Loose tenons and some sort of mechanical fasteners that allow movement is a good approach to joining the top. I would use Tite Joint fasteners. 

http://www.rockler.com/tite-joint-fastener?sid=V9146?utm_source=google&utm_medium=cpc&utm_term=&utm_content=pla&utm_campaign=PL&gclid=Cj0KCQjwy9LVBRDOARIsAGqoVnuGGuVIIrxP8oASy507KMG9azb1CqBpCxPXFuY8PdKzLtlnSHfvEZ4aAvQsEALw_wcB

Sagulator says acceptable, less than a 1/64 sag under 180 lb load in the center of the span. Less than a 1/32 sag under 240 pounds in the center of the span. So you can stand on the desk to change light bulbs . 3/64 sag under 500 pounds so your daughter-in-law could join him !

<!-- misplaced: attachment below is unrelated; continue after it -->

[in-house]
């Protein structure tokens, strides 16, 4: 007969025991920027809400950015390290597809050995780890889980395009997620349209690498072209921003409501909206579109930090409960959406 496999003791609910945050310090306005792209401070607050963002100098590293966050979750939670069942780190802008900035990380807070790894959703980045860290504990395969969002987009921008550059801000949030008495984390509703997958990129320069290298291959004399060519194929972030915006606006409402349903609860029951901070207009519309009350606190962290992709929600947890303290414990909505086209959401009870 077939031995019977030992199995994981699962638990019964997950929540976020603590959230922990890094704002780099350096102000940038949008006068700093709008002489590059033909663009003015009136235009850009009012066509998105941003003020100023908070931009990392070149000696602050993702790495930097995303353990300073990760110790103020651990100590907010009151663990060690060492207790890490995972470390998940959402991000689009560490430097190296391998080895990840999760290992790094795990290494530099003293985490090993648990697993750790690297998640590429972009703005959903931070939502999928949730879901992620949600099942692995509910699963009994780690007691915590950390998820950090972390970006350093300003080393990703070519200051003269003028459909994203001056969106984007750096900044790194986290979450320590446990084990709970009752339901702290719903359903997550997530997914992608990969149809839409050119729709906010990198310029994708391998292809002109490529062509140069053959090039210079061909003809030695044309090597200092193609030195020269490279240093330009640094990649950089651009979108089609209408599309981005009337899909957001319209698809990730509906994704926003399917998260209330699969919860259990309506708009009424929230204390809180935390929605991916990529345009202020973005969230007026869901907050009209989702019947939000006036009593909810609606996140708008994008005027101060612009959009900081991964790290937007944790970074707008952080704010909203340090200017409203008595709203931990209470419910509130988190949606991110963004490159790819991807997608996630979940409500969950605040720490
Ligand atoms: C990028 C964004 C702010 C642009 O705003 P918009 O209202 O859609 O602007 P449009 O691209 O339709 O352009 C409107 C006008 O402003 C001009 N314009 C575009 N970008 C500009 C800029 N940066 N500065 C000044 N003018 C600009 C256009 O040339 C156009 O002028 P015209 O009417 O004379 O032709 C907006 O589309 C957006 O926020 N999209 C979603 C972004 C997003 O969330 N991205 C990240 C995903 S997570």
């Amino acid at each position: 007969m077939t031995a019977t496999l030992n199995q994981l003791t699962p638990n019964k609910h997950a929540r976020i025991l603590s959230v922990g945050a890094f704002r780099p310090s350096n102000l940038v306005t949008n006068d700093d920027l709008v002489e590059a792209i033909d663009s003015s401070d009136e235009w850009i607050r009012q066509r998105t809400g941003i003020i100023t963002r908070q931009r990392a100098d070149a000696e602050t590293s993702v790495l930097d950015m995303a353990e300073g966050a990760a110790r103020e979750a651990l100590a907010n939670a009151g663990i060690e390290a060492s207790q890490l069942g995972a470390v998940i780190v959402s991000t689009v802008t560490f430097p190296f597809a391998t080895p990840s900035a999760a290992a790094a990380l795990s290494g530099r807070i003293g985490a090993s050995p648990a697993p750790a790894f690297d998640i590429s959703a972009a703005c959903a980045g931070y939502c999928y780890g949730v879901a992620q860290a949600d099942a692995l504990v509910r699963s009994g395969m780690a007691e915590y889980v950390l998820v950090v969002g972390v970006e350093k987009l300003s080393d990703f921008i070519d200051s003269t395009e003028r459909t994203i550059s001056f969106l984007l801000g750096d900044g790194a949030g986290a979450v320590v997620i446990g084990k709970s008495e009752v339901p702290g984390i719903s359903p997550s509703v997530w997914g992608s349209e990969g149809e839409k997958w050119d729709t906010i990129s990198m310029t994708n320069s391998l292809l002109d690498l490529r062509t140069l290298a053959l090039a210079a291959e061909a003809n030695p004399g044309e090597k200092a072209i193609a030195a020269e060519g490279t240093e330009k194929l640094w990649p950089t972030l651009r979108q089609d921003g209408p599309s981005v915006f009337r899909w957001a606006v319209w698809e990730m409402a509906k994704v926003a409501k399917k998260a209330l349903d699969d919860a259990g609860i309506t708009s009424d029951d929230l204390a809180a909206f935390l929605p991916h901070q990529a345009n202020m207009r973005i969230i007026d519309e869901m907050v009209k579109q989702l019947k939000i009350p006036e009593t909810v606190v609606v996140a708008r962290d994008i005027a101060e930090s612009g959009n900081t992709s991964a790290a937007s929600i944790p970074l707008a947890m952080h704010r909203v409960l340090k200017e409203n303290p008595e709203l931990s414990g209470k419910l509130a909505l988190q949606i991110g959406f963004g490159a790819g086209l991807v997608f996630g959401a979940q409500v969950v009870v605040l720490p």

• Like 1
Link to comment
Share on other sites

10 minutes ago, wdwerker said:

Chestnut is correct that the joint between the 2 sections of the top needs to allow for wood movement. I think the 3 rd leg looks fine and could serve a purpose, but I just going on my gut reaction ( I'm not an engineer).

Loose tenons and some sort of mechanical fasteners that allow movement is a good approach to joining the top. I would use Tite Joint fasteners. 

http://www.rockler.com/tite-joint-fastener?sid=V9146?utm_source=google&utm_medium=cpc&utm_term=&utm_content=pla&utm_campaign=PL&gclid=Cj0KCQjwy9LVBRDOARIsAGqoVnuGGuVIIrxP8oASy507KMG9azb1CqBpCxPXFuY8PdKzLtlnSHfvEZ4aAvQsEALw_wcB

Sagulator says acceptable, less than a 1/64 sag under 180 lb load in the center of the span. Less than a 1/32 sag under 240 pounds in the center of the span. So you can stand on the desk to change light bulbs . 3/64 sag under 500 pounds so your daughter-in-law could join him !